The early records reveal that the declaration or plea has long been recognized as an implied confession in which the defendant "doth not directly own himself guilty but in a manner admits it by yielding to the king's mercy." 2 Hawkins P.C. 31; 1 Chitty Crim. Law (1819 ed.), 430, c. 10. In practice the effect of the plea left nothing for the court to do except to impose sentence. Commonwealth v. Ingersoll , 145 Mass. 381, 14 N.E. 449 (Sup. Jud. Ct. 1888); U.S. v. Norris , 281 U.S. 619, 623, 50 S. Ct. 424, 425, 74 L. Ed. 1076 (1930); State v. Alderman, supra.
The plea has been advantageous to a defendant in that while it produces the implied confession of guilt in the criminal prosecution, it is not operative against him in a civil action arising from the commission of the same wrong. State v. Henson, supra.
It is not surprising that the plea has become the prototype of an answer or response of an accused to charges and complaints in punitive or disciplinary proceedings conducted by administrative agencies.
While statutes creating an administrative agent or body quite uniformly confer upon the agent or body the power to prescribe rules of practice and procedure to govern the proceedings before them, yet we have little, if any, doubt of the implied power of such agencies to adopt any fair and reasonable practice and procedure conducive to the ascertainment of the facts upon which the agency is authorized to decide and act and which will promote the ends of justice in the administration and effectuation of the statutory purpose. 73 C.J.S., Public Administrative Bodies and Procedure , § 71-113, pp. 399-434; 42 Am. Jur. 447; Cooper, Am. Agencies and the Courts (1951), p. 102.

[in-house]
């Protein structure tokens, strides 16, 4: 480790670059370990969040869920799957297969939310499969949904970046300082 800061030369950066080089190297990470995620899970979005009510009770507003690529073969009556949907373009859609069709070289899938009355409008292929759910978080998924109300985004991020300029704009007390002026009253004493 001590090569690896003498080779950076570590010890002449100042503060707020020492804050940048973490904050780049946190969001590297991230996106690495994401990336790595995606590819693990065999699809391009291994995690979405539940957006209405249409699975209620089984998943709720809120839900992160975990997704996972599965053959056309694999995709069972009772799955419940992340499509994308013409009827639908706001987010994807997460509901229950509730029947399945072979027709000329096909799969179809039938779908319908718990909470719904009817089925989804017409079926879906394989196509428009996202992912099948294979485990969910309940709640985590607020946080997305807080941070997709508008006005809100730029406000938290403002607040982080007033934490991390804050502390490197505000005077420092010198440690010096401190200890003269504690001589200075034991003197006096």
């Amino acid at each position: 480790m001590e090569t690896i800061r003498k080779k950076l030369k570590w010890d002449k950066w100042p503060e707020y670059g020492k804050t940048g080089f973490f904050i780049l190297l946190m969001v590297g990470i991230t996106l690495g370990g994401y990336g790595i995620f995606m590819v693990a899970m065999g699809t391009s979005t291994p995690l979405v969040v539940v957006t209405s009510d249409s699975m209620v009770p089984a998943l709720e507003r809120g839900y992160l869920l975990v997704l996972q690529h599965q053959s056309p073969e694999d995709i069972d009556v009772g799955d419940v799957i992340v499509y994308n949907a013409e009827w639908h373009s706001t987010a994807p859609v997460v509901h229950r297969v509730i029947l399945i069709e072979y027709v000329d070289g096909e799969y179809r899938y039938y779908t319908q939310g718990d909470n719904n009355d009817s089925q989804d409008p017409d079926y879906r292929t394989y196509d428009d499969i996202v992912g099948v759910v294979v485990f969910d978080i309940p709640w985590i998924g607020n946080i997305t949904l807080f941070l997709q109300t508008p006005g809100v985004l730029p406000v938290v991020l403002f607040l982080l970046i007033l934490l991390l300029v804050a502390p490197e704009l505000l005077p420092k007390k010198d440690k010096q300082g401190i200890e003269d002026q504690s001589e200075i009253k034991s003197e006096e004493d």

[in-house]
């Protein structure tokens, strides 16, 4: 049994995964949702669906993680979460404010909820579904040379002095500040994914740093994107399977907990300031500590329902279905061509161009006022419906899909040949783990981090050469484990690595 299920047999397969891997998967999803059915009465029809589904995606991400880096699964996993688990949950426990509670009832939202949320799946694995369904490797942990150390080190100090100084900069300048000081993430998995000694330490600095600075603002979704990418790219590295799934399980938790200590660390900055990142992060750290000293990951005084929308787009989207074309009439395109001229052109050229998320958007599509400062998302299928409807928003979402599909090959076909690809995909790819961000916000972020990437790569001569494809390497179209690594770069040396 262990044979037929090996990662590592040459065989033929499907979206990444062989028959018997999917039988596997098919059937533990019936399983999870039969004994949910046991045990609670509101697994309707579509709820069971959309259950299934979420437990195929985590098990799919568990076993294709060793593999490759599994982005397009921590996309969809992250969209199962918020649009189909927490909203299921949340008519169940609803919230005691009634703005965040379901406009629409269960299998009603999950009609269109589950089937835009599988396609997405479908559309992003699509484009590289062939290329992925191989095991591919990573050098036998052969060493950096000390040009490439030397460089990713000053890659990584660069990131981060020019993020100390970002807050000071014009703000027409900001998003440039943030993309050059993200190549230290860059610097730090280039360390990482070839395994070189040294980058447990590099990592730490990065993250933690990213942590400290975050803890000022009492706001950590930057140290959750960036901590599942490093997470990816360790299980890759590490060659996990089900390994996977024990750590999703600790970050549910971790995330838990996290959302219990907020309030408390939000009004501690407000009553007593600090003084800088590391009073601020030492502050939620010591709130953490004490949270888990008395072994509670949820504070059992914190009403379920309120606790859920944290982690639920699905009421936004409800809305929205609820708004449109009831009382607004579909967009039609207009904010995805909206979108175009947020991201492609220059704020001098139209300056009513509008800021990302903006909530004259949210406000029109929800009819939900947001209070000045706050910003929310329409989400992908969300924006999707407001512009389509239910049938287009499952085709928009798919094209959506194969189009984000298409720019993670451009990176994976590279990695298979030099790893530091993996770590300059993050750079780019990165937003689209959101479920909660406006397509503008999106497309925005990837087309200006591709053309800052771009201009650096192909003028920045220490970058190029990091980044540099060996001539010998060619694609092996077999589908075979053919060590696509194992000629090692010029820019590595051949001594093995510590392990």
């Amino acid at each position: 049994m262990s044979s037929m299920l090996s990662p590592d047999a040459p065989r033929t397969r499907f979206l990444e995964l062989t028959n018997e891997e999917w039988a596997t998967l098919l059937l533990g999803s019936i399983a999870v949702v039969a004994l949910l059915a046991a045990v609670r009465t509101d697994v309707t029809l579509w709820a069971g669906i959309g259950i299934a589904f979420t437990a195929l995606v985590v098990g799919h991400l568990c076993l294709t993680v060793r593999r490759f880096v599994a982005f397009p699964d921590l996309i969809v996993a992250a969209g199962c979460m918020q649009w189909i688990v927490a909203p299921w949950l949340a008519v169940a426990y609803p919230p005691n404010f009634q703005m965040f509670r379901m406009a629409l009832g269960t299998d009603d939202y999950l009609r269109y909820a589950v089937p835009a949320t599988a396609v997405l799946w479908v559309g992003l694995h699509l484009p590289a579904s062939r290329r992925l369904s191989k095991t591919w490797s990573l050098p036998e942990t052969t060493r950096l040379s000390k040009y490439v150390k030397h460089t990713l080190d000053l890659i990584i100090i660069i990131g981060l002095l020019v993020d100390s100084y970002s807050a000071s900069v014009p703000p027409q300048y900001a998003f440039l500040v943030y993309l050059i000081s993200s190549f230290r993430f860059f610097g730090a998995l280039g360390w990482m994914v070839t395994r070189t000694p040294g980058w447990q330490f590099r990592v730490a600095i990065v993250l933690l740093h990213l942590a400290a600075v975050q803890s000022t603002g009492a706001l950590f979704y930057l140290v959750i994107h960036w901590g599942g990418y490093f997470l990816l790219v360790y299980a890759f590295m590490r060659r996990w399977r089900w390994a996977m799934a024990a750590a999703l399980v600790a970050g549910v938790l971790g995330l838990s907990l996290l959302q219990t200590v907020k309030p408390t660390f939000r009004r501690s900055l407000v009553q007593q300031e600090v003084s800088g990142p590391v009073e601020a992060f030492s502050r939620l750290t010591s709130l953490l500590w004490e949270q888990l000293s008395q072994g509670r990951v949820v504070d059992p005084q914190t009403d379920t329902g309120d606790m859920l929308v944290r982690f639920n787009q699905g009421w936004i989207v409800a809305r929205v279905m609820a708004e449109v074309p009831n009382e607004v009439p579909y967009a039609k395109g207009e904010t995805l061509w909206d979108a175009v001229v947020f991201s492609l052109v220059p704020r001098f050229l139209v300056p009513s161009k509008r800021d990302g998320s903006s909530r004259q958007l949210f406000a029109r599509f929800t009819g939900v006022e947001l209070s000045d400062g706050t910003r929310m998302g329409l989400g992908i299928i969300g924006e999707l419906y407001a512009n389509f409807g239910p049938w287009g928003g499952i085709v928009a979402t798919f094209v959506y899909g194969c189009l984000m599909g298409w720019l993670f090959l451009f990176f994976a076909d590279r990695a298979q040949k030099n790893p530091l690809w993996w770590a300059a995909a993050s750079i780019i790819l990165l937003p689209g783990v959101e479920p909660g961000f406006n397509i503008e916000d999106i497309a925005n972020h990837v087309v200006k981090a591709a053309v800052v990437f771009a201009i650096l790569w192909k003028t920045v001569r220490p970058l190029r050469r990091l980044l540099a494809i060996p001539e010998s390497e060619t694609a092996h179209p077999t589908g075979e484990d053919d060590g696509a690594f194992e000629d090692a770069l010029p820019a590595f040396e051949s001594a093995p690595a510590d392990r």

Our Legislature has empowered the Director of the Division of Alcoholic Beverage Control "to do, perform, take and adopt all other [in addition to those specified] acts, procedures and methods designed to insure the fair, impartial, stringent and comprehensive administration" of our Alcoholic Beverage Law. R.S. 33:1-23, 39. Pleas of non vult in proceedings of this nature have been heretofore recognized in Vesey v. Driscoll , 132 N.J.I. 293 (Sup. Ct. 1944); Galsworthy, Inc. v. Hock , 3 N.J. Super. 127 (App. Div. 1949).
Ought we participate in toying technically with terminology? Suppose this licensee upon being served with a copy of the charges and informed of the date designated for the hearing had not in his response employed the symbolic Latin term " non vult " but replied, "A hearing is unnecessary. I do not desire to contest the charges," would the consequential import and effect of his answer be significantly different? We think not.
The axis of this appeal is the denial of the licensee's petition to withdraw his previous answer to the charges, now to deny them and to contest their verity at a hearing. The denial of that privilege by the Director is said to have been
an unfair and mistaken exercise of discretion. We consequently inquire into the ...